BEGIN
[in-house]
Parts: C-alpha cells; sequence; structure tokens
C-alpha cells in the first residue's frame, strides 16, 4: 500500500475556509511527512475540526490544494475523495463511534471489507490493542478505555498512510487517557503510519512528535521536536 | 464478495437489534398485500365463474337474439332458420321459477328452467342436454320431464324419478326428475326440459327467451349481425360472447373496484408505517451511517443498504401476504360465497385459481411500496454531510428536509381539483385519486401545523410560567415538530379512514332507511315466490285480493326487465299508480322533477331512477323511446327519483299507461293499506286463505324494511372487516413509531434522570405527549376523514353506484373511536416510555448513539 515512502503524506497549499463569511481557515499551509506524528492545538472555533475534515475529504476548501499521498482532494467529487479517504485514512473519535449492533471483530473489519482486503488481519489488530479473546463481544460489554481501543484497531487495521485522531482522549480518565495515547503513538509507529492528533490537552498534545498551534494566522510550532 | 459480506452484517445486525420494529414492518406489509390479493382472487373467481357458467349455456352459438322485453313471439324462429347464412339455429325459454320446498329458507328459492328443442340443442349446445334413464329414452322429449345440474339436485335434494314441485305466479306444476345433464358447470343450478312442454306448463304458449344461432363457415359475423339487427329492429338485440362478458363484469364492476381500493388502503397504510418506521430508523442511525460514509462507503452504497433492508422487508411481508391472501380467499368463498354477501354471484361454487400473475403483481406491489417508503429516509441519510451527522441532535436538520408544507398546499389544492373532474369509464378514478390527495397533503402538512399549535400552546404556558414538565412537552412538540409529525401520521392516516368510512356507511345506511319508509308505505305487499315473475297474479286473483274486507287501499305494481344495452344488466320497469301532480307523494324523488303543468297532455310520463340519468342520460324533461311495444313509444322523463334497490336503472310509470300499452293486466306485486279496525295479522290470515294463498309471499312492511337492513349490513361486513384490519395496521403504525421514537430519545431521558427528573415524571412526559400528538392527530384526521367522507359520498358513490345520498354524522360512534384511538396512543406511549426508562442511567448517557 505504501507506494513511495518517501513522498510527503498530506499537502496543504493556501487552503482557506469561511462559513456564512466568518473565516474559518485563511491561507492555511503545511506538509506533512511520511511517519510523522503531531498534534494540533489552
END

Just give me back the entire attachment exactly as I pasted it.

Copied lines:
[in-house]
Parts: C-alpha cells; sequence; structure tokens
C-alpha cells in the first residue's frame, strides 16, 4: 500500500475556509511527512475540526490544494475523495463511534471489507490493542478505555498512510487517557503510519512528535521536536 | 464478495437489534398485500365463474337474439332458420321459477328452467342436454320431464324419478326428475326440459327467451349481425360472447373496484408505517451511517443498504401476504360465497385459481411500496454531510428536509381539483385519486401545523410560567415538530379512514332507511315466490285480493326487465299508480322533477331512477323511446327519483299507461293499506286463505324494511372487516413509531434522570405527549376523514353506484373511536416510555448513539 515512502503524506497549499463569511481557515499551509506524528492545538472555533475534515475529504476548501499521498482532494467529487479517504485514512473519535449492533471483530473489519482486503488481519489488530479473546463481544460489554481501543484497531487495521485522531482522549480518565495515547503513538509507529492528533490537552498534545498551534494566522510550532 | 459480506452484517445486525420494529414492518406489509390479493382472487373467481357458467349455456352459438322485453313471439324462429347464412339455429325459454320446498329458507328459492328443442340443442349446445334413464329414452322429449345440474339436485335434494314441485305466479306444476345433464358447470343450478312442454306448463304458449344461432363457415359475423339487427329492429338485440362478458363484469364492476381500493388502503397504510418506521430508523442511525460514509462507503452504497433492508422487508411481508391472501380467499368463498354477501354471484361454487400473475403483481406491489417508503429516509441519510451527522441532535436538520408544507398546499389544492373532474369509464378514478390527495397533503402538512399549535400552546404556558414538565412537552412538540409529525401520521392516516368510512356507511345506511319508509308505505305487499315473475297474479286473483274486507287501499305494481344495452344488466320497469301532480307523494324523488303543468297532455310520463340519468342520460324533461311495444313509444322523463334497490336503472310509470300499452293486466306485486279496525295479522290470515294463498309471499312492511337492513349490513361486513384490519395496521403504525421514537430519545431521558427528573415524571412526559400528538392527530384526521367522507359520498358513490345520498354524522360512534384511538396512543406511549426508562442511567448517557 505504501507506494513511495518517501513522498510527503498530506499537502496543504493556501487552503482557506469561511462559513456564512466568518473565516474559518485563511491561507492555511503545511506538509506533512511520511511517519510523522503531531498534534494540533489552